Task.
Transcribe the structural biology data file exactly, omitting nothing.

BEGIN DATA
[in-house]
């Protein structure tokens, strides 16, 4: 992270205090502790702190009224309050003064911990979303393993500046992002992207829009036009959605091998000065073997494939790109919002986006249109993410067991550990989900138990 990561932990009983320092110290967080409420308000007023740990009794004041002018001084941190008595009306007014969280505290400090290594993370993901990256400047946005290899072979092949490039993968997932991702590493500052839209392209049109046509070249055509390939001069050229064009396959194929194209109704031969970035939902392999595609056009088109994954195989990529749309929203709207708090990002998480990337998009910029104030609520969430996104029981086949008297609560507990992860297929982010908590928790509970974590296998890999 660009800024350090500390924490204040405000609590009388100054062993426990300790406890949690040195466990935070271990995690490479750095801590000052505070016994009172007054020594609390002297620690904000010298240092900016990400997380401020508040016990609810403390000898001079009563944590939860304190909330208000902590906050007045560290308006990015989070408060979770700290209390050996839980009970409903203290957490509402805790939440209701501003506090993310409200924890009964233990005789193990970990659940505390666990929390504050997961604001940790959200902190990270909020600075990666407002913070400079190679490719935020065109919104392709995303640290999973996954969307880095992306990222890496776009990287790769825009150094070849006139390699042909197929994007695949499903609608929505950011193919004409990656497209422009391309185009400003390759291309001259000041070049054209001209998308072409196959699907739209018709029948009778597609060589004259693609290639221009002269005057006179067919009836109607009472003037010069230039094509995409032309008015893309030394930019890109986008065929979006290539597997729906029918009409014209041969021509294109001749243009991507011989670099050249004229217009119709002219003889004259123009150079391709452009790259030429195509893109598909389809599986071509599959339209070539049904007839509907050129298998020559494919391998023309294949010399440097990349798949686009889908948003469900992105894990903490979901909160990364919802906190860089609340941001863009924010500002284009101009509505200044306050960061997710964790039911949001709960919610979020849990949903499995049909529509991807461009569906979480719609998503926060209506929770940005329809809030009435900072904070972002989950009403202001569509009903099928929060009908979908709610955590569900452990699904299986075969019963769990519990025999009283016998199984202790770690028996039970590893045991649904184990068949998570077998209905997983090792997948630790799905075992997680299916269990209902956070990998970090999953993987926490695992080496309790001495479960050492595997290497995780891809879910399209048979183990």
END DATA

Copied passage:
[in-house]
């Protein structure tokens, strides 16, 4: 992270205090502790702190009224309050003064911990979303393993500046992002992207829009036009959605091998000065073997494939790109919002986006249109993410067991550990989900138990 990561932990009983320092110290967080409420308000007023740990009794004041002018001084941190008595009306007014969280505290400090290594993370993901990256400047946005290899072979092949490039993968997932991702590493500052839209392209049109046509070249055509390939001069050229064009396959194929194209109704031969970035939902392999595609056009088109994954195989990529749309929203709207708090990002998480990337998009910029104030609520969430996104029981086949008297609560507990992860297929982010908590928790509970974590296998890999 660009800024350090500390924490204040405000609590009388100054062993426990300790406890949690040195466990935070271990995690490479750095801590000052505070016994009172007054020594609390002297620690904000010298240092900016990400997380401020508040016990609810403390000898001079009563944590939860304190909330208000902590906050007045560290308006990015989070408060979770700290209390050996839980009970409903203290957490509402805790939440209701501003506090993310409200924890009964233990005789193990970990659940505390666990929390504050997961604001940790959200902190990270909020600075990666407002913070400079190679490719935020065109919104392709995303640290999973996954969307880095992306990222890496776009990287790769825009150094070849006139390699042909197929994007695949499903609608929505950011193919004409990656497209422009391309185009400003390759291309001259000041070049054209001209998308072409196959699907739209018709029948009778597609060589004259693609290639221009002269005057006179067919009836109607009472003037010069230039094509995409032309008015893309030394930019890109986008065929979006290539597997729906029918009409014209041969021509294109001749243009991507011989670099050249004229217009119709002219003889004259123009150079391709452009790259030429195509893109598909389809599986071509599959339209070539049904007839509907050129298998020559494919391998023309294949010399440097990349798949686009889908948003469900992105894990903490979901909160990364919802906190860089609340941001863009924010500002284009101009509505200044306050960061997710964790039911949001709960919610979020849990949903499995049909529509991807461009569906979480719609998503926060209506929770940005329809809030009435900072904070972002989950009403202001569509009903099928929060009908979908709610955590569900452990699904299986075969019963769990519990025999009283016998199984202790770690028996039970590893045991649904184990068949998570077998209905997983090792997948630790799905075992997680299916269990209902956070990998970090999953993987926490695992080496309790001495479960050492595997290497995780891809879910399209048979183990």